Mixing supernatants of P. aeruginosa cultures with hyaluronan, which is present in airways of cystic fibrosis patients, resulted in the formation of a biofilm – in the absence of bacteria. A major component of P. aeruginosa biofilms was found to be Pf bacteriophages. When purifed Pf bacteriophages were mixed with hyaluronan, biofilms formed. Similar biofilms also formed when the filamentous bacteriophage fd of E. coli was mixed with hyaluronan. Mixtures of Pf bacteriophages and various polymers (alginate, DNA, hyaluronan, polyethylene glycol) formed liquid crystals (matter in a state between a liquid and a solid crystal).
Pf phages were detected in sputum from patients with cystic fibrosis, but not in uninfected patients. Addition of Pf phage to sputum from patients infected with P. aeruginosa made the samples more birefringent, a property of liquid crystals. Compared with a strain of P. aeruginosa that does not produce Pf phage, colonies of virus-producing strains formed liquid crystals. These observations indicate that Pf phage help organize the bacteria into a biofilm matrix.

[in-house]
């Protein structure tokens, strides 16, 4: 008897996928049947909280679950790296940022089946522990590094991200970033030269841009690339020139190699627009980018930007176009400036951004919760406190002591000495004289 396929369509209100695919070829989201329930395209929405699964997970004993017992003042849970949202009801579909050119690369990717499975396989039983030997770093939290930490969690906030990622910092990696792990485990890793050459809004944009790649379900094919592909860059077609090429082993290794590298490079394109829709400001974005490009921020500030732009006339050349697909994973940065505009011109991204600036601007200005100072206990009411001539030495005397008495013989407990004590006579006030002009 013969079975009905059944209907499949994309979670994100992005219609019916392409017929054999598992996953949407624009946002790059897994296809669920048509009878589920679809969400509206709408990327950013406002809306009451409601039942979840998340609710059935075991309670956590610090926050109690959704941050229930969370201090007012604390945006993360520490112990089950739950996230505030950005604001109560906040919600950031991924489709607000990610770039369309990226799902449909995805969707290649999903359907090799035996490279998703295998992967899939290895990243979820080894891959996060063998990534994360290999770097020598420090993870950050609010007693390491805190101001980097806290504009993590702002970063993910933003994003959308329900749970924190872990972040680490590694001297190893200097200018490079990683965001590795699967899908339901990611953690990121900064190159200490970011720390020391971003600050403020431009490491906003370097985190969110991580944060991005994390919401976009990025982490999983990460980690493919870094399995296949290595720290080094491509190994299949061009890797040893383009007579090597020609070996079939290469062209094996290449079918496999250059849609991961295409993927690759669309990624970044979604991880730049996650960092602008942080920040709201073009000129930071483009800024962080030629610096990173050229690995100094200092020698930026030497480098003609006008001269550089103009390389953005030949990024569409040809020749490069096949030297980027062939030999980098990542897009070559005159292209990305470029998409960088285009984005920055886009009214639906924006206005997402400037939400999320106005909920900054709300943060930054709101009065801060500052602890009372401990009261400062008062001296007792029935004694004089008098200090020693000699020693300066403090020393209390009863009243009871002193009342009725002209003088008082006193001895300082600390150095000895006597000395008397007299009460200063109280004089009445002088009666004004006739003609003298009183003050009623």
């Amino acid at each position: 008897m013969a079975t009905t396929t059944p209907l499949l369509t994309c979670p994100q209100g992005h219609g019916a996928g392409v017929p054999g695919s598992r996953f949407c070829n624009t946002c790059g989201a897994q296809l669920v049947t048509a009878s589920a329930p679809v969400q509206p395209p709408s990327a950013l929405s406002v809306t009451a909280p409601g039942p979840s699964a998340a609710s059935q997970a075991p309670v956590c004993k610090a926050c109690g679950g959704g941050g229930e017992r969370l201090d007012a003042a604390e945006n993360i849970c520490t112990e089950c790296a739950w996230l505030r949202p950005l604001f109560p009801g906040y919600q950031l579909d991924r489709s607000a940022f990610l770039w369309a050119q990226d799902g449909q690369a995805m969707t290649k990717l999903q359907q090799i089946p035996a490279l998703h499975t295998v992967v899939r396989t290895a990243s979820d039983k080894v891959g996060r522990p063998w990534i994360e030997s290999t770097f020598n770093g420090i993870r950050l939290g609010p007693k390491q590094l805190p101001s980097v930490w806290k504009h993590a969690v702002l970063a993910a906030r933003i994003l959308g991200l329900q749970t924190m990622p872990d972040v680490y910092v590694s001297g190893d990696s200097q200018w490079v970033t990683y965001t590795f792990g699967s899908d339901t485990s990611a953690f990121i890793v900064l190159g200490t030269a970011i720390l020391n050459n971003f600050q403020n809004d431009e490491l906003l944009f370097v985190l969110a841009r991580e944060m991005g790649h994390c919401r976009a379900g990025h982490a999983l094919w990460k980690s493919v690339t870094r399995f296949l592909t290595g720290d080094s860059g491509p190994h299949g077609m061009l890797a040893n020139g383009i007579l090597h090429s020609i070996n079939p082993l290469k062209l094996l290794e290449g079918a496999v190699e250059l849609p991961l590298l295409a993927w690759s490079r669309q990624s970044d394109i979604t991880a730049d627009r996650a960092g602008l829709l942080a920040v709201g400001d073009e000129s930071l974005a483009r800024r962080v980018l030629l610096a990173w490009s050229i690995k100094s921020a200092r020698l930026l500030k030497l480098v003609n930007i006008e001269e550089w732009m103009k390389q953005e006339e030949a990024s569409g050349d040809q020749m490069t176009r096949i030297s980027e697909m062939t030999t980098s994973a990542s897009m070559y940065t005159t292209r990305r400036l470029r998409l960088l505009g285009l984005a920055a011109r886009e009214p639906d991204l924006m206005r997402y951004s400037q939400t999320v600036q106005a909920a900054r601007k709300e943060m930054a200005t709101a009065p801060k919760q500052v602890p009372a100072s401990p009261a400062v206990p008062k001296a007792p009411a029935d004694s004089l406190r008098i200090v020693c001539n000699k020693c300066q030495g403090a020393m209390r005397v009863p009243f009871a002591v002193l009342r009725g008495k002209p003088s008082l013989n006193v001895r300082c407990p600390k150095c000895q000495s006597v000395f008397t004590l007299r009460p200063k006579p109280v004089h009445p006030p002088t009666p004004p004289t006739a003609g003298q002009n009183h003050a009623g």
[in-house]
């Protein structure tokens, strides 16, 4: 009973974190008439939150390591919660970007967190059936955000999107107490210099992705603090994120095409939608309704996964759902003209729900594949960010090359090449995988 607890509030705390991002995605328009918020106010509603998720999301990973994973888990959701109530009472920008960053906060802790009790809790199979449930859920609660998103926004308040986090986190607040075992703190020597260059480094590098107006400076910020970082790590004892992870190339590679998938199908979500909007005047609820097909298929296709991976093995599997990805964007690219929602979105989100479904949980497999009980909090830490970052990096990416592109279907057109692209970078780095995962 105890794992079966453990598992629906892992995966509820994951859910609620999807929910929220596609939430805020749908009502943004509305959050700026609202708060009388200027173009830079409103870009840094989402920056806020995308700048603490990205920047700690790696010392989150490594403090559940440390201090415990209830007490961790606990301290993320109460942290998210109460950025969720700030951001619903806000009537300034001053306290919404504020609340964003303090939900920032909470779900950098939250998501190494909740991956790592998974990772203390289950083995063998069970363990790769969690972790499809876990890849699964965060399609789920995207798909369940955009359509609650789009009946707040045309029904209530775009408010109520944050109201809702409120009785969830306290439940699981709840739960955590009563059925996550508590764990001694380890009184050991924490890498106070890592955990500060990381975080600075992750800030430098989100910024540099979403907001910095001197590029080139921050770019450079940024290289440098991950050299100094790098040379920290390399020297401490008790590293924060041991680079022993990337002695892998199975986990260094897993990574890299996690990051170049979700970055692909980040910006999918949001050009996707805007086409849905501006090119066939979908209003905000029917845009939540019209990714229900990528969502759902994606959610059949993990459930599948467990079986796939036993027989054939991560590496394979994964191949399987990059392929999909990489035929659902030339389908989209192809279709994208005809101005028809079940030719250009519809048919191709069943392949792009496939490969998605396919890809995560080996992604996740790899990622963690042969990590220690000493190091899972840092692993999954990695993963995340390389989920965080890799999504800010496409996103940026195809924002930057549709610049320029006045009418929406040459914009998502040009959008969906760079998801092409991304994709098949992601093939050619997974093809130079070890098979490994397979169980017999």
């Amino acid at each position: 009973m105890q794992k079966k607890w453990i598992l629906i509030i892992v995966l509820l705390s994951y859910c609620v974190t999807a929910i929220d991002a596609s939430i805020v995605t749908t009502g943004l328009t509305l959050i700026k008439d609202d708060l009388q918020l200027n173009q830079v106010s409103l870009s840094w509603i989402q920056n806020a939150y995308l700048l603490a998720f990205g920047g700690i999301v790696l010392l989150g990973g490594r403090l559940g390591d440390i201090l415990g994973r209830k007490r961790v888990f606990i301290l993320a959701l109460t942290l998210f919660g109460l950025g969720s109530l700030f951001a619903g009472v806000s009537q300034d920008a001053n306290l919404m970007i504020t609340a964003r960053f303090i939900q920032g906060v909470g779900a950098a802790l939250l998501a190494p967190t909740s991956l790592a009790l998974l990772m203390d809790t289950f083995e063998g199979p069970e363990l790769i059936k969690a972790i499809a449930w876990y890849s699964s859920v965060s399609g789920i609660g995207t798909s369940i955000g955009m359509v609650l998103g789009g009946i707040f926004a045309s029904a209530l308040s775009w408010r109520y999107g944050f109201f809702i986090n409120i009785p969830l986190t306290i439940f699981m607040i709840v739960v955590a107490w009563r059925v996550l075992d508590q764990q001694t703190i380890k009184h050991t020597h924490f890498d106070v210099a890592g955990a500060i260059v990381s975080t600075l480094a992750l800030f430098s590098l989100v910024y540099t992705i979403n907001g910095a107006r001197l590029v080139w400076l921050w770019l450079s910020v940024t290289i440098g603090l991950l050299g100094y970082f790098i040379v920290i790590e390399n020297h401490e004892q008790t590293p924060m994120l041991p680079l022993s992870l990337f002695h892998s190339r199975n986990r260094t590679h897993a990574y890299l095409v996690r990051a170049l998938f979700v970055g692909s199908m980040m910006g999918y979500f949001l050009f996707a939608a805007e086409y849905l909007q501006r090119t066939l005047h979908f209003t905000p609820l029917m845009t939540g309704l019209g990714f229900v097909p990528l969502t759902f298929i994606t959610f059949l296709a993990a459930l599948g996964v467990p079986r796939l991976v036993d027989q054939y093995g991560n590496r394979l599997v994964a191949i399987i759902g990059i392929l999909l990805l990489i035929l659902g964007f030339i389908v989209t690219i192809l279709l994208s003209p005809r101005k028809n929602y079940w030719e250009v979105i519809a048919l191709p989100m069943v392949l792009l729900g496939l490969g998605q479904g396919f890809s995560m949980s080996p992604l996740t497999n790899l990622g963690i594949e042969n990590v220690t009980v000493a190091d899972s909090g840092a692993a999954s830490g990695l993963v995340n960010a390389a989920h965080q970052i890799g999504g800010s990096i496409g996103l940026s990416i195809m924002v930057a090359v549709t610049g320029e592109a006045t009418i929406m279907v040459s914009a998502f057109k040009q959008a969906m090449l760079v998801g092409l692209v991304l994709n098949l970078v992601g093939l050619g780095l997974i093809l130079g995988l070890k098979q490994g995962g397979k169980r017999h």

Some features of biofilms include their ability to adhere to surfaces, to protect bacteria from dessication, and to increase resistance to antibiotics. Addition of phage Pf increased biofilm adhesion and tolerance against dessication. Such addition also made the biofilm more resistant to aminoglycoside antibiotics, because these were sequestered in the biofilm. No phage-mediated increased resistance to ciprofloxacin was observed, probably because this antimicrobial does not interact with polyanions of the biofilm as do aminoglycosides.